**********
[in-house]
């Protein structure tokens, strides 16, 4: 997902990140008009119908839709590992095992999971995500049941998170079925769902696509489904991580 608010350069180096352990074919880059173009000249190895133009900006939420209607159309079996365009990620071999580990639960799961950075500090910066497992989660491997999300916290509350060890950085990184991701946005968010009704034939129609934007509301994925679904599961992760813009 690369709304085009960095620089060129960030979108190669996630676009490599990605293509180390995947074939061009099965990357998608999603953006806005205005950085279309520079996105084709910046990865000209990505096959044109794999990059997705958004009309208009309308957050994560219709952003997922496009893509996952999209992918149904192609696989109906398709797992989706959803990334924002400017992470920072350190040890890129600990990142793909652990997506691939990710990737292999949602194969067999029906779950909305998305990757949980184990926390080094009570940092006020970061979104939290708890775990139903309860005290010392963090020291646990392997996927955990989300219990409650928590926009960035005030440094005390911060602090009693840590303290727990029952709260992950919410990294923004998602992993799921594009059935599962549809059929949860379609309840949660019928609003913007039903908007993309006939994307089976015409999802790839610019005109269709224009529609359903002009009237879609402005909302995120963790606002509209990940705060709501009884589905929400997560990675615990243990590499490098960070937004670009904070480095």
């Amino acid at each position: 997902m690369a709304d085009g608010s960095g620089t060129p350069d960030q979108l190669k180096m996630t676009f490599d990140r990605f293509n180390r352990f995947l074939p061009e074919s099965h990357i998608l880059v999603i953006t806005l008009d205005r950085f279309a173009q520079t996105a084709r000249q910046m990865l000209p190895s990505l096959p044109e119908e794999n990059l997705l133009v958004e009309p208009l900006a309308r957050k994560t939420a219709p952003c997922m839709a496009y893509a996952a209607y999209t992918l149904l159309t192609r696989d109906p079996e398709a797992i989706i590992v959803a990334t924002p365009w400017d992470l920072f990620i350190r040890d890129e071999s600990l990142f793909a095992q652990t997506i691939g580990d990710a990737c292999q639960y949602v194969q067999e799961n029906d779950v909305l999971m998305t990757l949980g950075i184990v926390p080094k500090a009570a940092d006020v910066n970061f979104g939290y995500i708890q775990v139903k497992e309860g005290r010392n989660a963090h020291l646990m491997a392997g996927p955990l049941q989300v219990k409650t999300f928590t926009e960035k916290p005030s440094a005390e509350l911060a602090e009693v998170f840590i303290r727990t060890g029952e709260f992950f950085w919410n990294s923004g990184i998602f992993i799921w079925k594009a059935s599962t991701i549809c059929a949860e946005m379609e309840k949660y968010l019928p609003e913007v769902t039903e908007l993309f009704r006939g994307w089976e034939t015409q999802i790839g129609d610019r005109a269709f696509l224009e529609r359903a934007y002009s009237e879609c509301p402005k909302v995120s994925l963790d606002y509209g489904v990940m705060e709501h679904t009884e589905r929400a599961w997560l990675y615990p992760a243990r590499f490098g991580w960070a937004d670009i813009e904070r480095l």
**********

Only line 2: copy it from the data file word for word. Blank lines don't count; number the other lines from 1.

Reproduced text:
């Protein structure tokens, strides 16, 4: 997902990140008009119908839709590992095992999971995500049941998170079925769902696509489904991580 608010350069180096352990074919880059173009000249190895133009900006939420209607159309079996365009990620071999580990639960799961950075500090910066497992989660491997999300916290509350060890950085990184991701946005968010009704034939129609934007509301994925679904599961992760813009 690369709304085009960095620089060129960030979108190669996630676009490599990605293509180390995947074939061009099965990357998608999603953006806005205005950085279309520079996105084709910046990865000209990505096959044109794999990059997705958004009309208009309308957050994560219709952003997922496009893509996952999209992918149904192609696989109906398709797992989706959803990334924002400017992470920072350190040890890129600990990142793909652990997506691939990710990737292999949602194969067999029906779950909305998305990757949980184990926390080094009570940092006020970061979104939290708890775990139903309860005290010392963090020291646990392997996927955990989300219990409650928590926009960035005030440094005390911060602090009693840590303290727990029952709260992950919410990294923004998602992993799921594009059935599962549809059929949860379609309840949660019928609003913007039903908007993309006939994307089976015409999802790839610019005109269709224009529609359903002009009237879609402005909302995120963790606002509209990940705060709501009884589905929400997560990675615990243990590499490098960070937004670009904070480095």